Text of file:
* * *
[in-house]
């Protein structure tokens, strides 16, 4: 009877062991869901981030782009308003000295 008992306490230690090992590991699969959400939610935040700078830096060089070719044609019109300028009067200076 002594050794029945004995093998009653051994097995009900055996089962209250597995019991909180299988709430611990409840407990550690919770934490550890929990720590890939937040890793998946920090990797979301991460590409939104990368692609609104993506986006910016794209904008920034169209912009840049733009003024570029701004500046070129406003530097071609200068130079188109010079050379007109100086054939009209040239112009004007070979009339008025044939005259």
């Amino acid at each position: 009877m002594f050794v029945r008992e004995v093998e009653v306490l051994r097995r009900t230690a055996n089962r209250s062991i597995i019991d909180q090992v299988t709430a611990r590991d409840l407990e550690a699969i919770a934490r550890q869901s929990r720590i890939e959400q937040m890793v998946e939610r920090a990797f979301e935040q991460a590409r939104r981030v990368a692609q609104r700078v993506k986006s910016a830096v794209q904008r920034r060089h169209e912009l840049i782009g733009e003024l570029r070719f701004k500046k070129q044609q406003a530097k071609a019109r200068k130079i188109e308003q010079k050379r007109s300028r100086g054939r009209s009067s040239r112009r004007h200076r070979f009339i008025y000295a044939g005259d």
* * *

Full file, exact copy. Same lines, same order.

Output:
[in-house]
């Protein structure tokens, strides 16, 4: 009877062991869901981030782009308003000295 008992306490230690090992590991699969959400939610935040700078830096060089070719044609019109300028009067200076 002594050794029945004995093998009653051994097995009900055996089962209250597995019991909180299988709430611990409840407990550690919770934490550890929990720590890939937040890793998946920090990797979301991460590409939104990368692609609104993506986006910016794209904008920034169209912009840049733009003024570029701004500046070129406003530097071609200068130079188109010079050379007109100086054939009209040239112009004007070979009339008025044939005259």
């Amino acid at each position: 009877m002594f050794v029945r008992e004995v093998e009653v306490l051994r097995r009900t230690a055996n089962r209250s062991i597995i019991d909180q090992v299988t709430a611990r590991d409840l407990e550690a699969i919770a934490r550890q869901s929990r720590i890939e959400q937040m890793v998946e939610r920090a990797f979301e935040q991460a590409r939104r981030v990368a692609q609104r700078v993506k986006s910016a830096v794209q904008r920034r060089h169209e912009l840049i782009g733009e003024l570029r070719f701004k500046k070129q044609q406003a530097k071609a019109r200068k130079i188109e308003q010079k050379r007109s300028r100086g054939r009209s009067s040239r112009r004007h200076r070979f009339i008025y000295a044939g005259d």